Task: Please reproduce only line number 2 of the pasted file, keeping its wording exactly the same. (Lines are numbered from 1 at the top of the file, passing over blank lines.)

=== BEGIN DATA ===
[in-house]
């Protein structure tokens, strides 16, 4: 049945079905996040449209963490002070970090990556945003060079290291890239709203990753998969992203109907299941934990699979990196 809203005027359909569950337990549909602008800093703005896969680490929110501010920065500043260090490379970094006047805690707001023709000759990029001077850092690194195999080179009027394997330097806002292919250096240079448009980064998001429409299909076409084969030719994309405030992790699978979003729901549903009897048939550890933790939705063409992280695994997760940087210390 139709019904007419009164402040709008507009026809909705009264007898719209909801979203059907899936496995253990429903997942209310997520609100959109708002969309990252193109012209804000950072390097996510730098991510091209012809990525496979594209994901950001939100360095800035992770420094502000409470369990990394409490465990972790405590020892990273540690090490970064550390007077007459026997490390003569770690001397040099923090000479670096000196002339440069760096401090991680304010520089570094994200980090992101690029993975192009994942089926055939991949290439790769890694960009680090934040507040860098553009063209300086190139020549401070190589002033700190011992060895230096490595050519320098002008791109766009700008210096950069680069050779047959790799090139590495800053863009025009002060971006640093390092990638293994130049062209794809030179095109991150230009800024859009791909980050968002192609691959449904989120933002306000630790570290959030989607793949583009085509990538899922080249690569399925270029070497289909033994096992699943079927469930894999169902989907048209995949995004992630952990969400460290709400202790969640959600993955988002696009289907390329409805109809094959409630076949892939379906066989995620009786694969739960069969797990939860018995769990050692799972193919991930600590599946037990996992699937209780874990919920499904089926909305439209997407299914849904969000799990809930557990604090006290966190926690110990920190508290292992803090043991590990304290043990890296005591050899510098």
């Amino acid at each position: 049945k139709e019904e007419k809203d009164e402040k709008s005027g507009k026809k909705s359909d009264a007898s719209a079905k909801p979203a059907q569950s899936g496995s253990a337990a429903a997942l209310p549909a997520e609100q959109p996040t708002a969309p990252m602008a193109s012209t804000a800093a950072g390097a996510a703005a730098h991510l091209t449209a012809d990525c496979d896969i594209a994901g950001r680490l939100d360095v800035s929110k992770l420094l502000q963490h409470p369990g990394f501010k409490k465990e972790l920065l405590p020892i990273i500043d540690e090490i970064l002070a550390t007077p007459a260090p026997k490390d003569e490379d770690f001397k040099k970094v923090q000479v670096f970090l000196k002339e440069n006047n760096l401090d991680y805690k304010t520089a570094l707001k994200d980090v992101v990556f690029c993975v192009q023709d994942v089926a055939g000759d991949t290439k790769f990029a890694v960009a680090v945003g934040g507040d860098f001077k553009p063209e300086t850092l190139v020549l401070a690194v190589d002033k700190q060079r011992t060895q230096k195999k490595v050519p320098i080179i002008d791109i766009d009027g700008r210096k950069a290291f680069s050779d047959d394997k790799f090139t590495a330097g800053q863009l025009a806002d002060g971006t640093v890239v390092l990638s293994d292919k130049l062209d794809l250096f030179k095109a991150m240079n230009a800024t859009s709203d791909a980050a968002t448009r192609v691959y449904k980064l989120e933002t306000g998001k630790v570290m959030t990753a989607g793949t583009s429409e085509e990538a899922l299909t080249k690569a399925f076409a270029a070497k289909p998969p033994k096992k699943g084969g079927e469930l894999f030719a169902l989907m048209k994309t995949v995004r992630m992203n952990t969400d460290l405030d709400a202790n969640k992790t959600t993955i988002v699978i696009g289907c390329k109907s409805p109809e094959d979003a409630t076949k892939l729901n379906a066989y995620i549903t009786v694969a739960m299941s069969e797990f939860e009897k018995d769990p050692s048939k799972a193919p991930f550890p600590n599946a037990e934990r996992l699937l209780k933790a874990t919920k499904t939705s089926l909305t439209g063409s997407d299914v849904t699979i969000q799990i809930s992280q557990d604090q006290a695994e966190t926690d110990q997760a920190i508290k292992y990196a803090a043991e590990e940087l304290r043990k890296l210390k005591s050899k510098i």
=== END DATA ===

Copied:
């Protein structure tokens, strides 16, 4: 049945079905996040449209963490002070970090990556945003060079290291890239709203990753998969992203109907299941934990699979990196 809203005027359909569950337990549909602008800093703005896969680490929110501010920065500043260090490379970094006047805690707001023709000759990029001077850092690194195999080179009027394997330097806002292919250096240079448009980064998001429409299909076409084969030719994309405030992790699978979003729901549903009897048939550890933790939705063409992280695994997760940087210390 139709019904007419009164402040709008507009026809909705009264007898719209909801979203059907899936496995253990429903997942209310997520609100959109708002969309990252193109012209804000950072390097996510730098991510091209012809990525496979594209994901950001939100360095800035992770420094502000409470369990990394409490465990972790405590020892990273540690090490970064550390007077007459026997490390003569770690001397040099923090000479670096000196002339440069760096401090991680304010520089570094994200980090992101690029993975192009994942089926055939991949290439790769890694960009680090934040507040860098553009063209300086190139020549401070190589002033700190011992060895230096490595050519320098002008791109766009700008210096950069680069050779047959790799090139590495800053863009025009002060971006640093390092990638293994130049062209794809030179095109991150230009800024859009791909980050968002192609691959449904989120933002306000630790570290959030989607793949583009085509990538899922080249690569399925270029070497289909033994096992699943079927469930894999169902989907048209995949995004992630952990969400460290709400202790969640959600993955988002696009289907390329409805109809094959409630076949892939379906066989995620009786694969739960069969797990939860018995769990050692799972193919991930600590599946037990996992699937209780874990919920499904089926909305439209997407299914849904969000799990809930557990604090006290966190926690110990920190508290292992803090043991590990304290043990890296005591050899510098």